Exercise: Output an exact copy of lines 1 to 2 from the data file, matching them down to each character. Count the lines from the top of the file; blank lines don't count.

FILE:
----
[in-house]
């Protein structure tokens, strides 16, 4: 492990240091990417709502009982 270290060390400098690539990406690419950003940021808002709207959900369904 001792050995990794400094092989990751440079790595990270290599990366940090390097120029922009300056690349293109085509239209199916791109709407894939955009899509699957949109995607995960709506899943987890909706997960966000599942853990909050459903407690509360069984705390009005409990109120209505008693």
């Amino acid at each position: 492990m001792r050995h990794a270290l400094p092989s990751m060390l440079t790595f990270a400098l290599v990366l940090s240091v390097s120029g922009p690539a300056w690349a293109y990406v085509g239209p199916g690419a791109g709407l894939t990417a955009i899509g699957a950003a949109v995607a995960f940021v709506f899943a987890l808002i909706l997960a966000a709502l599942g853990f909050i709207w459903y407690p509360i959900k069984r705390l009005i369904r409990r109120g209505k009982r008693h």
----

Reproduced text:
[in-house]
């Protein structure tokens, strides 16, 4: 492990240091990417709502009982 270290060390400098690539990406690419950003940021808002709207959900369904 001792050995990794400094092989990751440079790595990270290599990366940090390097120029922009300056690349293109085509239209199916791109709407894939955009899509699957949109995607995960709506899943987890909706997960966000599942853990909050459903407690509360069984705390009005409990109120209505008693």